Abu Dhabi, UAETuesday 23 July 2019

Duterte calls Hitler 'insane' at Israeli Holocaust memorial

The comments were a turnaround for Duterte who once compared his anti-drug war to the Holocaust

Philippine President Rodrigo Duterte, centre, visits the Yad Vashem Holocaust Memorial in Jerusalem, Monday, Sept 3, 2018. AP
Philippine President Rodrigo Duterte, centre, visits the Yad Vashem Holocaust Memorial in Jerusalem, Monday, Sept 3, 2018. AP

Philippine President Rodrigo Duterte, who once compared himself favourably to Adolf Hitler, paid a solemn visit to Israel's national Holocaust memorial on Monday, branding the Nazi leader "insane" as he lamented the genocide of six million Jews.

The comments marked a sharp turnaround for Mr Duterte, who only two years ago had compared his anti-drug campaign to the Holocaust and said he would be "happy to slaughter" three million addicts. He later apologised.

Mr Duterte, known for his profane outbursts and accused of committing widespread human rights abuses, spoke quietly and respectfully during his stop at the Yad Vashem memorial. He said the Holocaust should never be repeated and that "despots" have no place in the modern world.

"I could not imagine a country obeying an insane leader, and I could not ever fathom the spectacle of the human being going into a killing spree, murdering old men, women and children. I hope this will not happen again," he said.

"There is always a lesson to learn: that despots and leaders who show insanity, they should be disposed of at the first instance."

Mr Duterte, the first Philippine president to visit Israel, has received a warm welcome from the government, despite criticism that it is embracing a leader accused of rights abuses in his deadly crackdown on drug dealers.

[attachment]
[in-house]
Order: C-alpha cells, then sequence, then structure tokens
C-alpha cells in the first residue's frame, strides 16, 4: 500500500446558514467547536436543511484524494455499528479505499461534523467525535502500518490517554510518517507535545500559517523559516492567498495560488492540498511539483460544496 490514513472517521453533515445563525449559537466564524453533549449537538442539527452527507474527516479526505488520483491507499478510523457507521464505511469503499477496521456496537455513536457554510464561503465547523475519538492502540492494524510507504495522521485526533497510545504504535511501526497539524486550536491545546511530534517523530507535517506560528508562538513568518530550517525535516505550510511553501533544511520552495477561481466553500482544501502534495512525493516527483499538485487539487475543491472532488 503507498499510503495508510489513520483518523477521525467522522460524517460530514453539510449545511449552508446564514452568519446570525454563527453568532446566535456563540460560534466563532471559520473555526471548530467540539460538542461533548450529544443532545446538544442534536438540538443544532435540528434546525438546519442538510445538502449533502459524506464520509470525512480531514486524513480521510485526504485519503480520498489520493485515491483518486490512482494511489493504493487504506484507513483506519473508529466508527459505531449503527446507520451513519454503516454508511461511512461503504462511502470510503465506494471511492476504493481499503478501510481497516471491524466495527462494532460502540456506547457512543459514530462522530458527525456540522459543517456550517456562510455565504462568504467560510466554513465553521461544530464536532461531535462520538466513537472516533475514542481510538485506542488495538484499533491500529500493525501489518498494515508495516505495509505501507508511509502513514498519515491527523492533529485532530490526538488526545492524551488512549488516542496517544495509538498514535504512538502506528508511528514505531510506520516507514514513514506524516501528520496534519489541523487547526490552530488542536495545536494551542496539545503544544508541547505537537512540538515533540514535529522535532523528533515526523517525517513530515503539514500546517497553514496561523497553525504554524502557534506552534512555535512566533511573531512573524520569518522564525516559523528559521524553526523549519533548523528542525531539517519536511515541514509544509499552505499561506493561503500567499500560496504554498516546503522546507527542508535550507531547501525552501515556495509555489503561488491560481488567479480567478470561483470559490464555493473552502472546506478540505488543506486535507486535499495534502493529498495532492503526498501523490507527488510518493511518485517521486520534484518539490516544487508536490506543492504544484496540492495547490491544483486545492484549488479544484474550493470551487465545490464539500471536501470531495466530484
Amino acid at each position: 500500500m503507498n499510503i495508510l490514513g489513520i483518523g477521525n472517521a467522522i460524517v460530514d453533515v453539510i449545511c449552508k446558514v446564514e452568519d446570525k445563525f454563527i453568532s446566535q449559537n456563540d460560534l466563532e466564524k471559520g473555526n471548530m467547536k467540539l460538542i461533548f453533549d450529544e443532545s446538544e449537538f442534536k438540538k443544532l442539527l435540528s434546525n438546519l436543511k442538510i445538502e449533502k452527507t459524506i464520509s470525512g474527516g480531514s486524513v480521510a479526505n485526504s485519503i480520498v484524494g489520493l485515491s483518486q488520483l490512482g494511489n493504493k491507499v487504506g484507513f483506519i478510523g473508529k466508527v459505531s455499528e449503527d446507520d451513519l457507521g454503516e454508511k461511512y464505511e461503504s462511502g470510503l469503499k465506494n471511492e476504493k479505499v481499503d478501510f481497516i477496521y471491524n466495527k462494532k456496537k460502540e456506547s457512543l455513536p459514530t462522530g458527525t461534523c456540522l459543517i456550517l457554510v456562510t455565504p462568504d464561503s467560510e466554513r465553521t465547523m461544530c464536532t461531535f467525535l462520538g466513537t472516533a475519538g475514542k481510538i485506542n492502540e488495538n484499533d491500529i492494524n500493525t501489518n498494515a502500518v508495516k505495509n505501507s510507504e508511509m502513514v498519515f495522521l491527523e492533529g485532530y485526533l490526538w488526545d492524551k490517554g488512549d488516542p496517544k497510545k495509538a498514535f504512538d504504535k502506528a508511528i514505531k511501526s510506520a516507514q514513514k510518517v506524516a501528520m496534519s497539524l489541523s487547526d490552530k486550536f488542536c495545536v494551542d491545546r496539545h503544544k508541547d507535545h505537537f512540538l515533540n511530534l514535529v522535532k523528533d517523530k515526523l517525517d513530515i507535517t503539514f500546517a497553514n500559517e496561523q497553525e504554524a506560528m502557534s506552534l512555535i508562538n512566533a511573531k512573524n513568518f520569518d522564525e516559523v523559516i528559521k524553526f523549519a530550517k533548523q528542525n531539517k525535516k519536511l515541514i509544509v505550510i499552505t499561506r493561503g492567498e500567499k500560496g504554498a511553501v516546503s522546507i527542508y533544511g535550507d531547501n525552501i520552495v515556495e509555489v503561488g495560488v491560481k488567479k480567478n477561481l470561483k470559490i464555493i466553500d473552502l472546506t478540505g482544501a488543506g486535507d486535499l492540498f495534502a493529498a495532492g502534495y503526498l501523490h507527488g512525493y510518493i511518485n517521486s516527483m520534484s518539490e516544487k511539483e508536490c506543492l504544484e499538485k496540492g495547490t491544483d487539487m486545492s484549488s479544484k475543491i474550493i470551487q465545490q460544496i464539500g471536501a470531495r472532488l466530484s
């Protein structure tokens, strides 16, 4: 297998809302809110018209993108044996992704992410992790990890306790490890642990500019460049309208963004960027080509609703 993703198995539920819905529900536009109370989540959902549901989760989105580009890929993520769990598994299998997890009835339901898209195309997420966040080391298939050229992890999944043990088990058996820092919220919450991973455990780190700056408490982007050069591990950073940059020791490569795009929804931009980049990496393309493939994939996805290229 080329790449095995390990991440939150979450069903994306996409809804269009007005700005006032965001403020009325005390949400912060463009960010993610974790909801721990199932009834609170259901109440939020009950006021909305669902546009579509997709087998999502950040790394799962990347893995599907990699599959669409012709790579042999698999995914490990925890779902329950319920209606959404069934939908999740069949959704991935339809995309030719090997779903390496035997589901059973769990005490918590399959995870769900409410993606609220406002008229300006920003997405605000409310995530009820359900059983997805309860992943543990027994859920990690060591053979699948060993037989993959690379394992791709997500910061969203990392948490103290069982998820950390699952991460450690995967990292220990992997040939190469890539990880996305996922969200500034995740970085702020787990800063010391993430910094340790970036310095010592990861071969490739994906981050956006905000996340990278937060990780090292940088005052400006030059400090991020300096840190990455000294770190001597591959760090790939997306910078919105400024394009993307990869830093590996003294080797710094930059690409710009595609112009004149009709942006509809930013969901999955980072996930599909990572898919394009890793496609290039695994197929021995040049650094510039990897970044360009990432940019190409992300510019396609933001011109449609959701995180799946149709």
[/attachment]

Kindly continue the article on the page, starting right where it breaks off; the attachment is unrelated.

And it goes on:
The agenda reportedly is expected to include an arms sale to the Philippines. Israel agreed in the past to sell assault rifles to the Philippines national police force.

Israeli Prime Minister Benjamin Netanyahu remarked Monday on the countries' long friendship. He said the Philippines took in Jewish refugees after the Second World War and was the only Asian nation to vote for Israel's establishment. He noted that Filipino health aides now assist the elderly in Israel, including Mr Netanyahu's father.

"We remember our friends, and that friendship has blossomed over the years and especially over the last few years," Mr Netanyahu told Mr Duterte. "There has been a remarkable phenomenon in Israel where thousands and thousands of families have taken heart from the support given by Filipino caretakers for the elderly."


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Mr Duterte thanked Israel for hosting some 28,000 Filipino workers and for assisting his country in times of need.

"We share the same passion for peace. We share the same passion for human beings. But also we share the same passion of not allowing our country to be destroyed by those who have the corrupt ideology, who know nothing but to kill and destroy," he said at a joint appearance with Mr Netanyahu. "And in this sense, Israel can expect any help that the Philippines can extend to your country."

The countries established diplomatic relations in 1957. Mr Netanyahu has worked to cultivate new allies in Asia, Africa and Latin America, where many countries have historically sided with the Palestinians in their conflict with Israel, to help chip away at the number of anti-Israel votes at the United Nations.

But Mr Netanyahu has come under fire for embracing Mr Duterte, 73, a former government prosecutor whose forces are accused of killing thousands in anti-drug raids since he took office in 2016.

Mr Duterte drew outrage that year when he compared his anti-drug campaign to the Holocaust and himself to Hitler. More recently, he forcibly kissed a woman on stage and said there would be many rape cases in a Philippine city "if there were many beautiful women".

In its lead editorial Monday, the liberal Haaretz daily accused Mr Netanyahu of selling out Israeli values for dubious allies.

"Under the shadow of Duterte's visit, Israel once again proves it's willing to overlook leaders' human rights violations for the sake of opportunities for arms deals and defence contracts," the newspaper said.

Updated: September 4, 2018 01:17 PM